Surfing the net at work every day!Throws like a girl
Join Date Jan 2007
Location Milwaukee, WI
Re: Tricks you use to add excitement
Since you said TRICKS...
On upbeat tunes I still use a trick Harvey Gerst passed on which is putting a cowbell ahead of the beat but down in the mix to where you can just barely hear it. I find it a funny one, It is almost impossible to hear, but when you mute it, it seems the song slows down a bit. I like using it when the chorus first kicks in or after the bridge at the end of the song.
I always begin each session by getting nude and dancing this wiccan reminiscing, intense, sort of mental asylum inspired set of impossible body movement to infuse a beefed up version of induced holy awesomeness packed up in neat surroundings cutting through the edge of seemingly multiversal tendencies stretching across the room towards the material I'm about to mix.
If there is no excitement to begin with - it's hard to induce it. It can be enhanced if it's there - but hardly created. Well - it sort of may. That's called Skrillex, Avicii and SHM.
Ambidextrous OnanistReads Playboy for the articles
Join Date Nov 2006
Re: Tricks you use to add excitement
I like everybody else's answers so far. But you could also try adding delays. Try them on anything. Long short subtle obvious. I've seen it work wonders when you stumble on the right one on the right part.
"If you don't try new things you will miss out on many of life's great disappointments."
CAPE Teams: MIXERMAN SPIRIT ORGANIC TWANG NOCTURNE AZRAPHAEL BIGBANDTHEORY HORIZON GREENROOM BARRICADES
If I get something that sounds unexciting and am prevented to Aardvark it, (well - I am my own Aardvark now since I don't record/mix others any more), I'd say tamper with the timing. Even if to shuffle small parts around until it resembles tightness.
A song that sucks will at least be bearable if it has a traceable rhythmic pattern.
Boy am I glad my own production has no budget roof. Hence nothing is too expensive/takes too long. Still I wish for more IRL cooperation. Eva has turned out to be a better producer than I am which is a double blessing, though.
Well, the project takes too long. And feels overwhelming at times. But we get there - inch by inch.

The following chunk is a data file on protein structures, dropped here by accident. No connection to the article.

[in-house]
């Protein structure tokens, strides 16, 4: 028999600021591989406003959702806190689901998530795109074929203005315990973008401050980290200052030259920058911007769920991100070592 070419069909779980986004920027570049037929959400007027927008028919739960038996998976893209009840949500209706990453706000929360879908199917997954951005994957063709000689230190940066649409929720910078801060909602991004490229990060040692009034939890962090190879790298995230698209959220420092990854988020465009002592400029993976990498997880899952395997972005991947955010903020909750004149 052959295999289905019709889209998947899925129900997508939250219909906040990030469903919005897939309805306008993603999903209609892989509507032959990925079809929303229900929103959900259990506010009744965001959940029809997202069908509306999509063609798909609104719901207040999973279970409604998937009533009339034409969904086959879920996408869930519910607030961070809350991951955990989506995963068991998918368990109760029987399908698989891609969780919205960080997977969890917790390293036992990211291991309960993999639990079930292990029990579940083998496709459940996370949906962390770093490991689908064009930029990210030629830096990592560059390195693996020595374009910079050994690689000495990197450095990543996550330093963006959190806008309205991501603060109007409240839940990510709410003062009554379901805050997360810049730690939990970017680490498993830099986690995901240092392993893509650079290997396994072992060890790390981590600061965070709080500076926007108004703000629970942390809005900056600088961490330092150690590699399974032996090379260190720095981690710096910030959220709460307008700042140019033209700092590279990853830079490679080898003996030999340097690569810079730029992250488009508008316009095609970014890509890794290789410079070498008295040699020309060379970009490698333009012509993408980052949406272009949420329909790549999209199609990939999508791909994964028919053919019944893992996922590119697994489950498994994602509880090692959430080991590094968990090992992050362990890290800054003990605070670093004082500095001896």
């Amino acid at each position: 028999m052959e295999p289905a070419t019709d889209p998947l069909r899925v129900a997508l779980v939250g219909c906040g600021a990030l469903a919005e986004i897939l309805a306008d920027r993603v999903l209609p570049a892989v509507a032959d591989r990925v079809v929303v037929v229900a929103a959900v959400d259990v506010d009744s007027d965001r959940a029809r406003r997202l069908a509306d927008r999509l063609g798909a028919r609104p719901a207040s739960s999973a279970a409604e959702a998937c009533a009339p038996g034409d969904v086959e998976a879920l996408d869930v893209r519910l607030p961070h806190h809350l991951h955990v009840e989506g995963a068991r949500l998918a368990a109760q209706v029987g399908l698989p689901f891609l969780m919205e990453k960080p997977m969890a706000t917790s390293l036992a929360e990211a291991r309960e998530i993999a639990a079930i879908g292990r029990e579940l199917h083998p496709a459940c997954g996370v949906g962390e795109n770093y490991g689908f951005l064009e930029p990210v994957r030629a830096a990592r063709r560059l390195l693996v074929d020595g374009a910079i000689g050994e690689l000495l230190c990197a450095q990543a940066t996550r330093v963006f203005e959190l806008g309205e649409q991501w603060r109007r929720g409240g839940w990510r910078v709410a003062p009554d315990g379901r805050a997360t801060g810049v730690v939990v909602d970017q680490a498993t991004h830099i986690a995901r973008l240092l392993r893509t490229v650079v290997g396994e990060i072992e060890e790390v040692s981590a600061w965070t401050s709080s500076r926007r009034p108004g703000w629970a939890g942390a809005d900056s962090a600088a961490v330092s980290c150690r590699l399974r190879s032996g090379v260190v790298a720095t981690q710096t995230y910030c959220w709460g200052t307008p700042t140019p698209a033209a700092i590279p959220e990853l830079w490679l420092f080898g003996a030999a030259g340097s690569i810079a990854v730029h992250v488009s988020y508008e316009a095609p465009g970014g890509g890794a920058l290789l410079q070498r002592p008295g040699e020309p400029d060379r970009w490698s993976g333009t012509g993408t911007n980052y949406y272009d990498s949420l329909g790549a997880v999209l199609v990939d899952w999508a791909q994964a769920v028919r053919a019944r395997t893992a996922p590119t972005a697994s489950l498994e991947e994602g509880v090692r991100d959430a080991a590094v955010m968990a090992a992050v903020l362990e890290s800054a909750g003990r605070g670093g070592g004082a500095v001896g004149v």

I always listen to what's there in the song. I might lift something (bass, guitars etc) to offset a certain song section from the others. If a band starts all at once (be it a song start or section after pause) I found it is very important to line up everything. There usually be some string noises or somebody would start ahead of the beat, and those things reduce impact significantly. And I often lift that first drum hit quite a bit.
Someone, Weedy I think, mentioned raising the master fader a decibel during the chorus.
When you get to specifics it depends on the song. The producer should be saying she needs a little more of this or less of that for the intended arrangement. Oops, no producer? Tag, you're it!
If something is significant in the mix I don't want that element buried. There was a song in which the ghost hits on the snare drum really helped to propel the song but they were getting buried under the rhythm guitars. I think I wound up changing the drums mix, lowering the guitars slightly, EQing and riding the fader on the snare.
In another song there is a 2 second long guitar riff, the only thing on 2 separate tracks, that leads into the final pre-chorus. It's significant enough that if I want to hear it above the rhythm guitars. BGVs start just where it ends. I'm actually in the middle of working on that, but some combination of automating the rhythm guitars and the riff, maybe using EQ, maybe adding some delay.
Step one: identify which elements add excitement at which time
Step two: emphasise those elements
The arrangement should already be there in the tracks. Unless it isn't. Or something.